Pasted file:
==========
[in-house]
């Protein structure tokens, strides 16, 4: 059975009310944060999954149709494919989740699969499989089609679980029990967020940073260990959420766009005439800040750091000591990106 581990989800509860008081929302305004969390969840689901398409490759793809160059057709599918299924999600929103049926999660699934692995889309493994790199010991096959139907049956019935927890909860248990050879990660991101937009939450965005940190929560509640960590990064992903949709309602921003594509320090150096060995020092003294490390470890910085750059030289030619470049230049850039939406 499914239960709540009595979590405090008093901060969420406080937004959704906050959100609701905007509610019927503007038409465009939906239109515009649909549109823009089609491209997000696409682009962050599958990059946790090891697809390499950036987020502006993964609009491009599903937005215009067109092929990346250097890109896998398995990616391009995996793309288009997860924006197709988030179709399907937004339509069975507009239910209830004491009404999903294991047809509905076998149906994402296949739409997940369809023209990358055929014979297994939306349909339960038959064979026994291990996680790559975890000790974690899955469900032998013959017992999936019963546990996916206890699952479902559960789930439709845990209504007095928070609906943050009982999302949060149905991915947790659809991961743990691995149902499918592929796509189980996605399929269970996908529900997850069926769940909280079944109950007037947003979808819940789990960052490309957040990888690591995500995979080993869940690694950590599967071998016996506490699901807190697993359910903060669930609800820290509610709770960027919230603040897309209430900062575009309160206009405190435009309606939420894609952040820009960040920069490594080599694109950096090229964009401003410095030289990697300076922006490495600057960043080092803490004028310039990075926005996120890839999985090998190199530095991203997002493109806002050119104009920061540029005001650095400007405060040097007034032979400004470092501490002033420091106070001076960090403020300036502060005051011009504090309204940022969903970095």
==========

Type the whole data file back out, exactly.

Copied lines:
[in-house]
């Protein structure tokens, strides 16, 4: 059975009310944060999954149709494919989740699969499989089609679980029990967020940073260990959420766009005439800040750091000591990106 581990989800509860008081929302305004969390969840689901398409490759793809160059057709599918299924999600929103049926999660699934692995889309493994790199010991096959139907049956019935927890909860248990050879990660991101937009939450965005940190929560509640960590990064992903949709309602921003594509320090150096060995020092003294490390470890910085750059030289030619470049230049850039939406 499914239960709540009595979590405090008093901060969420406080937004959704906050959100609701905007509610019927503007038409465009939906239109515009649909549109823009089609491209997000696409682009962050599958990059946790090891697809390499950036987020502006993964609009491009599903937005215009067109092929990346250097890109896998398995990616391009995996793309288009997860924006197709988030179709399907937004339509069975507009239910209830004491009404999903294991047809509905076998149906994402296949739409997940369809023209990358055929014979297994939306349909339960038959064979026994291990996680790559975890000790974690899955469900032998013959017992999936019963546990996916206890699952479902559960789930439709845990209504007095928070609906943050009982999302949060149905991915947790659809991961743990691995149902499918592929796509189980996605399929269970996908529900997850069926769940909280079944109950007037947003979808819940789990960052490309957040990888690591995500995979080993869940690694950590599967071998016996506490699901807190697993359910903060669930609800820290509610709770960027919230603040897309209430900062575009309160206009405190435009309606939420894609952040820009960040920069490594080599694109950096090229964009401003410095030289990697300076922006490495600057960043080092803490004028310039990075926005996120890839999985090998190199530095991203997002493109806002050119104009920061540029005001650095400007405060040097007034032979400004470092501490002033420091106070001076960090403020300036502060005051011009504090309204940022969903970095």